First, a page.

2020 countdown, day 21: Safety mask

On Day 21 of the 2020 countdown, a poem about masks in a drugstore where a different kind of mask is sold.


poem is on third shelf from top


We Wear the Mask

by Paul Laurence Dunbar


We wear the mask that grins and lies,

It hides our cheeks and shades our eyes,—

This debt we pay to human guile;

With torn and bleeding hearts we smile,

And mouth with myriad subtleties.


Why should the world be over-wise,

In counting all our tears and sighs?

Nay, let them only see us, while

We wear the mask.


We smile, but, O great Christ, our cries

To thee from tortured souls arise.

We sing, but oh the clay is vile

Beneath our feet, and long the mile;

But let the world dream otherwise,

We wear the mask!



This poem has absolutely nothing to do with N95’s, surgical masks or gators, but it might useful to consider the manufactured “burden” of wearing a pandemic mask in relation to the very real burden of being obliged, for safety reasons, to wear a mask that grins and lies.


Paul Laurence Dunbar published “We Wear the Mask” in 1896. I don’t know if he wrote it before or after the 1896 Supreme Court ruling Plessy vs. Ferguson, which upheld Jim Crow laws in Louisiana and established the “separate but equal” doctrine. It doesn’t matter. That ruling marked in concrete the rage-inducing injustice Dunbar would have lived with every day—


We smile, but, O great Christ, our cries

To thee from tortured souls arise.

We sing, but oh the clay is vile

Beneath our feet, and long the mile


We’d like to think that the mask that grins and lies is not as necessary as it once, but consider how Black parents must train their boys to behave at traffic stops. If any good came out of the horrific murder of George Floyd, it’s that the pretense of “justice for all” was exposed as yet another mask, one worn to cover the eyes. It was hard to believe in justice for all when beatings of Black citizens and their allies popped up on our Twitter feeds, one after the other, hundreds of them; when a Black woman was gunned down in her own home without consequence, when a Black man out for a jog was hunted down with delayed consequence; when the racial disparity of death row inmates grows even as executions grow more scarce, when 75% of death penalty cases involve white victims, because seemingly their lives are worth more than the black victims whose perpetrators are rarely put on death row.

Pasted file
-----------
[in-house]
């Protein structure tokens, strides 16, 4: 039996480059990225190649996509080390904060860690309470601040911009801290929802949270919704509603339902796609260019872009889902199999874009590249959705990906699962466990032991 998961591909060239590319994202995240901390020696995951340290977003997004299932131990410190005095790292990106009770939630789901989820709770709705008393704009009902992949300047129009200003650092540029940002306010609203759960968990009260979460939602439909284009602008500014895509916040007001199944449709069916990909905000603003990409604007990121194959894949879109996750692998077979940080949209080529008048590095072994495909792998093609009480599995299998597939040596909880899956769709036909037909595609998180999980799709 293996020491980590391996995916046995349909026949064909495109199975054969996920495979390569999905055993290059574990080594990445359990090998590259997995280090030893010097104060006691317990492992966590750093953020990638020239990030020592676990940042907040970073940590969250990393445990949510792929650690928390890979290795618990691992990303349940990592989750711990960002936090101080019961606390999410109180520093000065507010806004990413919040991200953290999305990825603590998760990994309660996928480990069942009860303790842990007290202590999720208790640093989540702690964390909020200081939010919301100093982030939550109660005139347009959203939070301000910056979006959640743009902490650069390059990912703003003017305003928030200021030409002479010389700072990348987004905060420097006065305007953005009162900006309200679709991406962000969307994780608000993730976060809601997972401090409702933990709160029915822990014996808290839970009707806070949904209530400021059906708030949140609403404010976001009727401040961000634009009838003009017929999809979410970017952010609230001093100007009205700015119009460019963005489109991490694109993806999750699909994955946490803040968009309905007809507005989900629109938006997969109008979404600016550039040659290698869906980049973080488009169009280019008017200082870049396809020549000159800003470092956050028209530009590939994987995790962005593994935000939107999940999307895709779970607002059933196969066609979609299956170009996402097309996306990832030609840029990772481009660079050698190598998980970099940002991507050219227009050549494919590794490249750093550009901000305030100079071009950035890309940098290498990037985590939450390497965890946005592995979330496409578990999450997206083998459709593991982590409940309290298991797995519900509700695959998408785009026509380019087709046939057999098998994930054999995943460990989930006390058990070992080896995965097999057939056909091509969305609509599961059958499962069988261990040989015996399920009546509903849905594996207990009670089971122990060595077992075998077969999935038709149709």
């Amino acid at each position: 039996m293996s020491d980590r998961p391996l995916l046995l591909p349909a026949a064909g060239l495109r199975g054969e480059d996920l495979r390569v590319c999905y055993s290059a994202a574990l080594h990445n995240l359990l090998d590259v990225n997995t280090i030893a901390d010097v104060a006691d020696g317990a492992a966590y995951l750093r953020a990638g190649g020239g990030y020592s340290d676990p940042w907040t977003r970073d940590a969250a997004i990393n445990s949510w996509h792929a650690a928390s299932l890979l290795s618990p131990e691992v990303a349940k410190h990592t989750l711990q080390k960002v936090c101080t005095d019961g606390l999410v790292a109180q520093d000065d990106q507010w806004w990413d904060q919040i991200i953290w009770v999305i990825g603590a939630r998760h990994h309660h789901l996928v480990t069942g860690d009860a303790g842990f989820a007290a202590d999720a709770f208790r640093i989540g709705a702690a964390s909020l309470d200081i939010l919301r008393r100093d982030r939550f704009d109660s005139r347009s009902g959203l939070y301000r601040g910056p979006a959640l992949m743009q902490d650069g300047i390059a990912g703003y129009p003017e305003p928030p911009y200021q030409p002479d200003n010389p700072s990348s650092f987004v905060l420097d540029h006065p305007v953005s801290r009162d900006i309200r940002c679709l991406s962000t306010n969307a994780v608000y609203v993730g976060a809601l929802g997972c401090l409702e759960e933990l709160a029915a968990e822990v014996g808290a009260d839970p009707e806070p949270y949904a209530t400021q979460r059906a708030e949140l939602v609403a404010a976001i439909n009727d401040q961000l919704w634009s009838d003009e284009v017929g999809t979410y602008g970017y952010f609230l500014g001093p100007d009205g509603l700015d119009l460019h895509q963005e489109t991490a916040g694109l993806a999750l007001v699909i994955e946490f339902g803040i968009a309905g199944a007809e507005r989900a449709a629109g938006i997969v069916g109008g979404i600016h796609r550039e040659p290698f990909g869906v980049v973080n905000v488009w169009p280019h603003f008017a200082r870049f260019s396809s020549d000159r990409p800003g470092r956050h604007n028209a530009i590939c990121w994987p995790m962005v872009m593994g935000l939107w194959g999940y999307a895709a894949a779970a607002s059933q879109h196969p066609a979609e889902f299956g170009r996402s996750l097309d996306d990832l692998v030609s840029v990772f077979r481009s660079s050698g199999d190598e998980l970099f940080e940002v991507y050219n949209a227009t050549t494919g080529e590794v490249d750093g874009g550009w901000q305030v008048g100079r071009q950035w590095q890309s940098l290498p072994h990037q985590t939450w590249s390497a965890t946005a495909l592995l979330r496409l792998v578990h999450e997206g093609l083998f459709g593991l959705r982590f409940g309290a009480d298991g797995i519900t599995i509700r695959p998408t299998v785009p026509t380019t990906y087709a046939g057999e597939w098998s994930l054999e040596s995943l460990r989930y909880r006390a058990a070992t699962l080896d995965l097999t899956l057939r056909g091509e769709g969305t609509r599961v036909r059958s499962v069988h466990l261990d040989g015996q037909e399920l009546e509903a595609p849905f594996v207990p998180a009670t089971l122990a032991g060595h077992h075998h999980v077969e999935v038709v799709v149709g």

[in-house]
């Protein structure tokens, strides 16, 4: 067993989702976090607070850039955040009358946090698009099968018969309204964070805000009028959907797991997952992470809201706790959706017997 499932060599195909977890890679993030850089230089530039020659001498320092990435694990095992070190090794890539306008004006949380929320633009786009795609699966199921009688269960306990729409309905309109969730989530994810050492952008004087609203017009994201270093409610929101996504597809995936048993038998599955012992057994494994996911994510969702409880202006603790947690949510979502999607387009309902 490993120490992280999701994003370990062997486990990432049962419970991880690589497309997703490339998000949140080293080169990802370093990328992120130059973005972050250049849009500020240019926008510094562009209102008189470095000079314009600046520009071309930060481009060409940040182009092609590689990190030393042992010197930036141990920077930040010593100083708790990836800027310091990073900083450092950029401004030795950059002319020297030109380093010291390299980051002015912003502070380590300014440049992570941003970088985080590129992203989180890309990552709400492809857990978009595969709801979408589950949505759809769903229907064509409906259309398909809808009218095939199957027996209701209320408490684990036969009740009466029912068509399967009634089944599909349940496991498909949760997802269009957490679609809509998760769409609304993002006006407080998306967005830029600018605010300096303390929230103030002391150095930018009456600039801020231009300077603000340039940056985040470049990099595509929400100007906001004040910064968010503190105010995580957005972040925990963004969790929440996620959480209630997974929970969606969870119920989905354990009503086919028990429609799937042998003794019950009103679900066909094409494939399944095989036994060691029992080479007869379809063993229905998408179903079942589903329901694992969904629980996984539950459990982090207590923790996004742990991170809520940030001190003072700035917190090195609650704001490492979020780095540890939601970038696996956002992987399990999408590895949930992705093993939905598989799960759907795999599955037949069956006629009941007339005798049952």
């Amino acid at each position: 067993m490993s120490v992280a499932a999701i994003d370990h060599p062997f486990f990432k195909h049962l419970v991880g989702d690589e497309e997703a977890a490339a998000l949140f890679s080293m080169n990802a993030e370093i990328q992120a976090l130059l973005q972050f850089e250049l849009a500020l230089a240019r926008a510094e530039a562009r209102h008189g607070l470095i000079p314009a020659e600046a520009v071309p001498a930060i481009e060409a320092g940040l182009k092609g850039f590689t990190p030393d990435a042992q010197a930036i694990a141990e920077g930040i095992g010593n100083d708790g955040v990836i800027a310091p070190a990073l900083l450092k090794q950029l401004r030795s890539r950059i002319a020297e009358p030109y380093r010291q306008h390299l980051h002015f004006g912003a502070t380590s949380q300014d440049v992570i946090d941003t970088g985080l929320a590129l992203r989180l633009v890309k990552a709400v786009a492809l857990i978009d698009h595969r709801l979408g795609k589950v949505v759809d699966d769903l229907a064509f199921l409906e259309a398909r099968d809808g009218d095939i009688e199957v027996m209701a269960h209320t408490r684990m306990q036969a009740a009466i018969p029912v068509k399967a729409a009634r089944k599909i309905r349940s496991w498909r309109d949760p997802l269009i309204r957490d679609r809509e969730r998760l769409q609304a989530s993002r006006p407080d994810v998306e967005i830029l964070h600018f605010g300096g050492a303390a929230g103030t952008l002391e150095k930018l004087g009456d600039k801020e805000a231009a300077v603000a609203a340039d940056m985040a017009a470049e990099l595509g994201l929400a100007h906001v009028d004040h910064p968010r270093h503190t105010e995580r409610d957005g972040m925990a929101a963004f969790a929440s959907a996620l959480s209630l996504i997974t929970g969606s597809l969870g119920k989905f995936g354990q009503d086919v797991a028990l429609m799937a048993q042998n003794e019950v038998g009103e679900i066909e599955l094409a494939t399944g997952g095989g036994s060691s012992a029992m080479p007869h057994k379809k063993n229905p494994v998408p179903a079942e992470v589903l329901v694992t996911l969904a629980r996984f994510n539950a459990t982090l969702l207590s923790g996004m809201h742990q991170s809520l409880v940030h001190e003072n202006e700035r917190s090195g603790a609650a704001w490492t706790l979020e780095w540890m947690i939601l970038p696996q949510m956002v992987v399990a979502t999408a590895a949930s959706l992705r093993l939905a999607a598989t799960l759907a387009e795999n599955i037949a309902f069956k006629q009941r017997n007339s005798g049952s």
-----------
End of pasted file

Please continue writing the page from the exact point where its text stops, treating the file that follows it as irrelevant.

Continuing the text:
Here’s a bio of Dunbar from a previous post:


Paul Laurence Dunbar (1872-1906) was born in Dayton, Ohio, the child of former slaves. His mother taught him to read when he was four and always encouraged his education. His parents separated when he was a toddler, and his father, who had escaped enslavement before the end of the Civil War and fled to Massachusetts to fight for the Union, died when Dunbar was twelve.


Dunbar was the only black student in an all-white high school. It’s amazing to me that in late 19thcentury America such a student could be class president, editor of the class paper and class poet, but he was. He wanted to go to college but had to work to support the family. Prevented from finding a job in the legal or newspaper world because of bigotry, he took a job as an elevator operator. During this time he self-published his first collection of poems and sold copies for a dollar to people riding on his elevator.


Orville Wright was a high school classmate and friend. He and his brother owned a publishing plant and published a black newspaper featuring Dunbar’s poems. Dunbar was also friends with Frederick Douglas and Booker T. Washington.


When he was 26 he married schoolteacher and poet Alice Moore. The marriage was unhappy and they would separate after four years. As newlyweds they moved to Washington, D.C. where Dunbar worked for the Library of Congress. When he was diagnosed with tuberculosis, they moved to Colorado for his health. To soothe his coughing fits doctors encouraged him to drink whiskey, which contributed to his alcoholism which in turn hastened his death at the early age of 33.


In addition to eleven volumes of poetry, Dunbar wrote novels, essays, short stories, plays and lyrics, notably for the musical comedy “Dahomey,” the first all-black Broadway production. He collaborated with Samuel Coleridge-Taylor, Anglo-African composer of “Deep River” fame. You can hear one of their pieces here.


Dunbar has a genius for constructing memorable phrases. His poem “We Wear the Mask” gives me shivers. Listen here to a punk version


Another phrase of his co-opted in popular culture is the “Who Dat” cheer for the New Orleans Saints, originally from his lyrics to the song “Who Dat Chicken in Dis Crowd?” If you want to hear something from the NFL that’s not divisive, Aaron Neville’s mix of the Who Dat cheer with “Saints Go Marching In” accompanied by Saints players is positively infectious.


Finally, link here for a lovely Christmas Carol using his poem “Ring Out Ye Bells.”




That’s all till Monday. I’ll be back with a new poem for day 18.





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